Media-driven myths, the subject of my soon-to-be-published book, Getting It Wrong, are prominent tales of doubtful authenticity—false, dubious, or improbable stories about the news media that masquerade as factual.
The myths addressed and debunked in the book include the notion that two intrepid reporters for the Washington Post took down Richard Nixon’s corrupt presidency, that Edward R. Murrow’s See It Now television program brought an end to Senator Joseph McCarthy’s communists-in-government witch-hunt, and that newspaper magnate William Randolph Hearst vowed to “furnish the war” with Spain at the end of the 19th century.
“In a way,” I write in Getting It Wrong, media myths “are the junk food of journalism—alluring and delicious, perhaps, but not especially wholesome or nourishing.”
But why bother: Why devote a book to debunking media-driven myths?
It’s a question that, somewhat to my surprise, arises not infrequently.
Several answers offer themselves.
For one, there is inherent value is seeking to set straight the historical record. As I write in Getting It Wrong, “the effort to dismantle [media myths] is certainly worthy, if only to insist on a demarcation between fact and fiction.” That effort is aligned with a core objective of newsgathering—that of getting it right.
Media-driven myths, moreover, are neither trivial nor innocuous. They can have adverse consequences. They tend, for example, to minimize the nuance and complexity of historical events and offer simplistic and misleading interpretations instead. It’s effortless and undemanding to say the Washington Post brought down Nixon, that Murrow ended McCarthyism, or that Hearst plunged the United States into war with Spain. The historical reality in each of those cases is, of course, significantly more complex.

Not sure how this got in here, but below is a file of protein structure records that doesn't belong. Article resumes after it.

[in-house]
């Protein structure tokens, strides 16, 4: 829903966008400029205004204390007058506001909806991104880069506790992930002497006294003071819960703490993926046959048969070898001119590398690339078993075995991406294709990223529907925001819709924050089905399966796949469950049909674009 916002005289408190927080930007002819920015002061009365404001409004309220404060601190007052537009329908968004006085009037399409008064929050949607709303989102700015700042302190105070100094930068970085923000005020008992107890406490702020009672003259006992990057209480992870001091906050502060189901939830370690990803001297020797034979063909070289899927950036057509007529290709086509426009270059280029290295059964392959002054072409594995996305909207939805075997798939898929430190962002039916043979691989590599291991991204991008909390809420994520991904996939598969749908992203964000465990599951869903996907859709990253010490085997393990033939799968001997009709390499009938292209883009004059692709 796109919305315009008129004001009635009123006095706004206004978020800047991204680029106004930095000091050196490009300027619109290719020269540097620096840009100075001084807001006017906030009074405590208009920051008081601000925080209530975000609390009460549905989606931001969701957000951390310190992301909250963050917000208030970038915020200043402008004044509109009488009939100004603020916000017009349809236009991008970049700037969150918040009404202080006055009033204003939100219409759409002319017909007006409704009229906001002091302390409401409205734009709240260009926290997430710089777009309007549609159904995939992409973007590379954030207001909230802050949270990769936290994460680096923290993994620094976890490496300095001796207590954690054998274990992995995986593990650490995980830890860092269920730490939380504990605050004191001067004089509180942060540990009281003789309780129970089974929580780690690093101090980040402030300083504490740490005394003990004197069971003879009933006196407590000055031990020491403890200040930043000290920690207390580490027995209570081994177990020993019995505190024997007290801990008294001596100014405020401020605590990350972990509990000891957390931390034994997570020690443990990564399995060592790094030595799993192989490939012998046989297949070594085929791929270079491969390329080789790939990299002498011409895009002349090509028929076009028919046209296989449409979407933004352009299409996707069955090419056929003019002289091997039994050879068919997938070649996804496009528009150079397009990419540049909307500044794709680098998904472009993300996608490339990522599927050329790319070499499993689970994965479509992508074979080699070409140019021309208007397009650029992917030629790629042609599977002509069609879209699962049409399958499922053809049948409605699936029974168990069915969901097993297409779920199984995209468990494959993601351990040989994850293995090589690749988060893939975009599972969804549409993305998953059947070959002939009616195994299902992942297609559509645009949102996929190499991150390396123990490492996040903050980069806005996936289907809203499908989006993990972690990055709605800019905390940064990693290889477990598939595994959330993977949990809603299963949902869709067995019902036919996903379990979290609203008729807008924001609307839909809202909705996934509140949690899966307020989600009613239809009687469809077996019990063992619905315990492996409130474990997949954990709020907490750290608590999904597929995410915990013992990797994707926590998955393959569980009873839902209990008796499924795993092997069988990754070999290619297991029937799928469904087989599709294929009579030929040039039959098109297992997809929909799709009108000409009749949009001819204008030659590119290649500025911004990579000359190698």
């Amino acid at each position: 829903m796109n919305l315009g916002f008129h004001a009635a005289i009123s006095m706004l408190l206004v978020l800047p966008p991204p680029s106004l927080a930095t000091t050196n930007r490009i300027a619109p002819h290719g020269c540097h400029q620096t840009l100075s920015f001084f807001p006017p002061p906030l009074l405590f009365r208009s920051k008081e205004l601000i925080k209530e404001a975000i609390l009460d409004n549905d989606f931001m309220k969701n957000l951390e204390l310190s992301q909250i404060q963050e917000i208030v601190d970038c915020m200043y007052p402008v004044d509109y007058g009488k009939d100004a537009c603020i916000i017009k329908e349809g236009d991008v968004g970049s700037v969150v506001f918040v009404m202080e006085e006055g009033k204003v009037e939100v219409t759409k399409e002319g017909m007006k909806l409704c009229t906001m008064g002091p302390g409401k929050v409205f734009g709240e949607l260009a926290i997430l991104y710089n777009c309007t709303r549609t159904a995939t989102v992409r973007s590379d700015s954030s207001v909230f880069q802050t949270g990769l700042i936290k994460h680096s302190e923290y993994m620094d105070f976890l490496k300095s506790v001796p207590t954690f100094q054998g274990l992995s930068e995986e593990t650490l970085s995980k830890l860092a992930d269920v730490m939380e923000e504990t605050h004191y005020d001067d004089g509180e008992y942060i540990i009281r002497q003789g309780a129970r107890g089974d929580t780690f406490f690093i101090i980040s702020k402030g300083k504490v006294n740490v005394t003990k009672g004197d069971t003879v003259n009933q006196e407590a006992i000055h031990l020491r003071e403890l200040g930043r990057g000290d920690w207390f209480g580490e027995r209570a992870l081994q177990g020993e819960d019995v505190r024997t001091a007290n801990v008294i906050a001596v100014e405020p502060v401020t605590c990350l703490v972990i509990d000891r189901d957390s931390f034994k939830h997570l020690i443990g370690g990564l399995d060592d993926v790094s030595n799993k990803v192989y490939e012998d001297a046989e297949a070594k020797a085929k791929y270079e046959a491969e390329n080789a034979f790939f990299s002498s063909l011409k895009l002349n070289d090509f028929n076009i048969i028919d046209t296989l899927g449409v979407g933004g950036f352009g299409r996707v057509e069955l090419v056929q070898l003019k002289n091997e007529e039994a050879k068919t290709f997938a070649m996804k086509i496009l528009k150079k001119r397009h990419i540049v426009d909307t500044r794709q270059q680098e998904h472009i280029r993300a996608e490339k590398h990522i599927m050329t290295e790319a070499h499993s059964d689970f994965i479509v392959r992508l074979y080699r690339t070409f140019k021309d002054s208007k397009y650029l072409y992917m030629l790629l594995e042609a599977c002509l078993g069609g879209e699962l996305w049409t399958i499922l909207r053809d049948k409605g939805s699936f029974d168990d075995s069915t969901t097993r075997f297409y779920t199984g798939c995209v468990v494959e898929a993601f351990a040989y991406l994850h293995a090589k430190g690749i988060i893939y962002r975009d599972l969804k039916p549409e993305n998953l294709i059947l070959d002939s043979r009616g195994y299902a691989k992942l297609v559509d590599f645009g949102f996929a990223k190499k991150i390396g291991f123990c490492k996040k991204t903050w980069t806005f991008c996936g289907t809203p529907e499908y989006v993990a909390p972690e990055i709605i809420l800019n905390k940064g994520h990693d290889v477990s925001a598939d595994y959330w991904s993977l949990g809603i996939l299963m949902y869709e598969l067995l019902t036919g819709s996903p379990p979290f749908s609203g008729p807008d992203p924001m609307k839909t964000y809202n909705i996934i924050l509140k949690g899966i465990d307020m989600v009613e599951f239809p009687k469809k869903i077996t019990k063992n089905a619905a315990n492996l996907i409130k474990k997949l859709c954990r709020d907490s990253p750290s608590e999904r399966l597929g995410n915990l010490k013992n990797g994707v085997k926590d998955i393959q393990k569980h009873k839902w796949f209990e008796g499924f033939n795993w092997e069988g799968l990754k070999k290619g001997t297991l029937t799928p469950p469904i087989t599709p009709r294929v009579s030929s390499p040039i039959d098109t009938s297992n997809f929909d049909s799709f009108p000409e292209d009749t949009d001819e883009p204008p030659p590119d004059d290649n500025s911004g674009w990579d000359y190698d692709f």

So media-driven myths distort popular understanding about the roles and functions of journalism in American society. They tend to confer on the news media far more power and influence than they typically wield.
Media influence, I write in the book, usually “is trumped by other forces” and further undercut by the traditional self-view of American journalists as messengers first, rather than as makers and shapers of news.
What’s more, the news media these days are too splintered and diverse—print, broadcast, cable, satellite, online—to exert much in the way of collective and sustained influence on policymakers or media audiences.
Thus, debunking media-driven myths can help to locate media influence in a more coherent context. Getting It Wrong offers the case that such influence tends to modest, nuanced, and situational.
There are occasions, though, when the splintered news media coalesce and devote exceptionally intense attention to a single topic—such as Hurricane Katrina’s rampage along the Gulf Coast nearly five years ago. The news media gave themselves high marks for their coverage of the disaster’s aftermath, especially of the federal government’s fitful response.
But as I discuss in Getting It Wrong, the coverage also was characterized by highly exaggerated reports of nightmarish violence and wanton criminality in New Orleans in the hurricane’s wake. The misreporting of the disaster’s aftermath, I write, effectively “defamed a battered city and impugned its residents at a time of their deep despair.”
Thus, another reason why debunking matters—media-driven myths can and do feed prejudices and stereotypes.
Finally, confronting media myths discourages the tendency to regard prominent journalists in extreme terms—as heroes or villains. Piercing the myth surrounding Murrow renders him somewhat less Olympian. Similarly, debunking the myth about Hearst and his purported vow to “furnish the war” with Spain makes him seem less manipulative, and less demonic.
Getting It Wrong is a work with a provocative edge. Given that it takes on some of the most treasured stories in American journalism, it could not be otherwise.
This post first appeared at the University of California Press blog.